and is a somewhat odd 50/50 mix of courtroom drama and exorcism with
the key scenes all told in flashback.
When we meet Father Moore (Tom Wilkinson) he is already under arrest for Emily's untimely death. So we know this doesn't end happily for her
Hotshot lawyer Erin Bruner is assigned with Moore's defence, and she attacks the case with the gusto of one who sees it as an opportunity for advancement. She is told by the 'high ups' in her firm that their client the Church wants this case to pass with minimal fuss and press the tacit agreement being that a case involving being possessed by the Devil or such and the inflicted being killed while in church hands being somewhat of a negative.
The lead prosecutor is Ethan Thomas (Campbell Scott), who uses his own devout religious beliefs to cast doubt upon the authenticity of the defense's claims. His view is that the accused is hiding his negligence behind religion and he should get what's coming to him.
The first half shows the two sides painstakingly building their cases through the usual Law and Order stuff including questioning witnesses, most notably Emily's boyfriend and Father Moore himself.
Flashbacks throughout show us that the onset of the condition started at her University and was initially diagnosed as epilepsy. With the side effects seemingly that stuff moves around her room unprompted and everyone appearing to her as if she was under the influence of the Scarecrow from Batman Begins Emily is understandably unnerved.
After some unplanned calisthenics and the immediate knowledge of foreign languages Emily heads home and the local Father Moore takes over, himself a rookie at this game having never performed anything resembling an exorcism. While on the case both Erin and Father Moore continue to be 'contacted' or 'influenced' by the demons. Why they would be worried about the outcome of the case I cannot guess I would have thought that where Hell and Satan is concerned any publicity is god publicity.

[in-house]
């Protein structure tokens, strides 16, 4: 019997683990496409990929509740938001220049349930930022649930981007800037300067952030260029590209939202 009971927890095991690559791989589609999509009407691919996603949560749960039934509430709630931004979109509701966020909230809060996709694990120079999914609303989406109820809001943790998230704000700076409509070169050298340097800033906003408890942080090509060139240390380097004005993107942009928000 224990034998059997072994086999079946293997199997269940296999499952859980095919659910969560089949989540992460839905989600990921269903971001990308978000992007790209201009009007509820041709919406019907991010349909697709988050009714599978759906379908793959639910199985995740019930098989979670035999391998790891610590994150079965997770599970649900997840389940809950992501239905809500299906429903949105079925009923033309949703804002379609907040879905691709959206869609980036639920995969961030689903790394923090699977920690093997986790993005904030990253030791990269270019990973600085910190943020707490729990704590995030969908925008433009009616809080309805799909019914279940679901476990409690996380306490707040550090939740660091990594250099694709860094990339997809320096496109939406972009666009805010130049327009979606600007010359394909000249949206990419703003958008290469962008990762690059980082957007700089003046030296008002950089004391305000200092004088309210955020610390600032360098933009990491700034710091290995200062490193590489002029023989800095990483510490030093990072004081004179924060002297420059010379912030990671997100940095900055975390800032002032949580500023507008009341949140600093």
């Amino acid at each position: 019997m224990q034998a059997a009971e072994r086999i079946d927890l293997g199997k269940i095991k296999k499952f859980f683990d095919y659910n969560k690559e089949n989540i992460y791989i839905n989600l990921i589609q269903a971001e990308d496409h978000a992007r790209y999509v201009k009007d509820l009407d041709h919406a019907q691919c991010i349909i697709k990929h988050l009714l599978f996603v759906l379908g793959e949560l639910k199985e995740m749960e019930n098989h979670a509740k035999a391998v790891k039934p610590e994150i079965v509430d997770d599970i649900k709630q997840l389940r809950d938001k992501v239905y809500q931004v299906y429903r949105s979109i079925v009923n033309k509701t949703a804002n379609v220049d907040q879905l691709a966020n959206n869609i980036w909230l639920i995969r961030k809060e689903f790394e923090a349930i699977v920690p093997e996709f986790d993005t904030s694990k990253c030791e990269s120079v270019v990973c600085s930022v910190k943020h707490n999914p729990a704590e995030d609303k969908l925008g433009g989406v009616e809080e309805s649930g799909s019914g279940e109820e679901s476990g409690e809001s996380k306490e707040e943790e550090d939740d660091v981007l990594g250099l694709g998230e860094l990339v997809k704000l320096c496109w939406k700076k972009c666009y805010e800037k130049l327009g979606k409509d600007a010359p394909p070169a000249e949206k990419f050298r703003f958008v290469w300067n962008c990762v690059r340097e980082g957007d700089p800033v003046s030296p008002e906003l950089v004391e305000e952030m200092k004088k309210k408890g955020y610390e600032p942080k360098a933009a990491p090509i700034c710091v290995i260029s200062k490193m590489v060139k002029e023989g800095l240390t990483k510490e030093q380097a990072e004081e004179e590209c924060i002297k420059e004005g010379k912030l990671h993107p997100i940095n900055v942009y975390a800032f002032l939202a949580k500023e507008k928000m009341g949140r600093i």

Anyway the latter stages bring out the ever-effective hissing tape recording of events, and a sequence showing the culmination of the exorcism ceremony in all it's glory, with a storm, pestilence and the intensity turned up to 11. Did I mention it occurred on Halloween for good measure? Well of course it does.
I liked The Exorcism of Emily Rose and think it slightly better than The Last Exorcism despite the slight compromise necessary due to the courtroom scenes. The ritual scenes were probably less realistic (if that is even a claim) but more effective than the events in the latter film, despite or perhaps because of the absence of gore and shlock. Wilkinson, Scott and Linney do their best to add credibility to events which could easily veer into ludicrous territory given the subject matter, but as tends to be the case it is the performance of the possessed that you look at most, and while I have never heard of Jennifer Carpenter since this film she is up to the job here.
Carpenter has an amazingly expressive face and large wide eyes that effectively purvey the inner struggle, pain and stress that you would undergo if a pack of naughty spirits had infiltrated your person. She only gets a few scenes in which to ply her trade but in those brief sequences she provides the two or three more memorable images in the film.
Emily Rose might not stay with you for long after you watch it, but for the 120 minutes of its duration you won't find your mind wandering elsewhere too much. With these sort of flicks that's all you can ask really.
Final Rating 7.5 / 10. Part courtroom drama, part horror film. The two disparate genres don't often mix but somehow they make it work here.
*** This review may contain spoilers ***
In an age when most "horror" films belong in the comedy section, I can
think of only a couple films in the last five years that seriously
horrified me. "The Exorcism of Emily Rose" is one of them.
THE PLOT: The movie is based on the actual story of a German girl who died while being exorcised in the late 1970s. The priest was then put on trial for neglectful homicide. Google it for details.
Erin Bruner (Laura Linney) plays an agnostic who defends the priest (Tom Wilkinson), the prosecutor (Campbell Scott) is a believer. This creates some problems: How can an unbeliever defend a believer who performs a service that apparently kills the young woman? How can a believer come against another believer who was simply trying to deliver the girl from spiritual malevolence?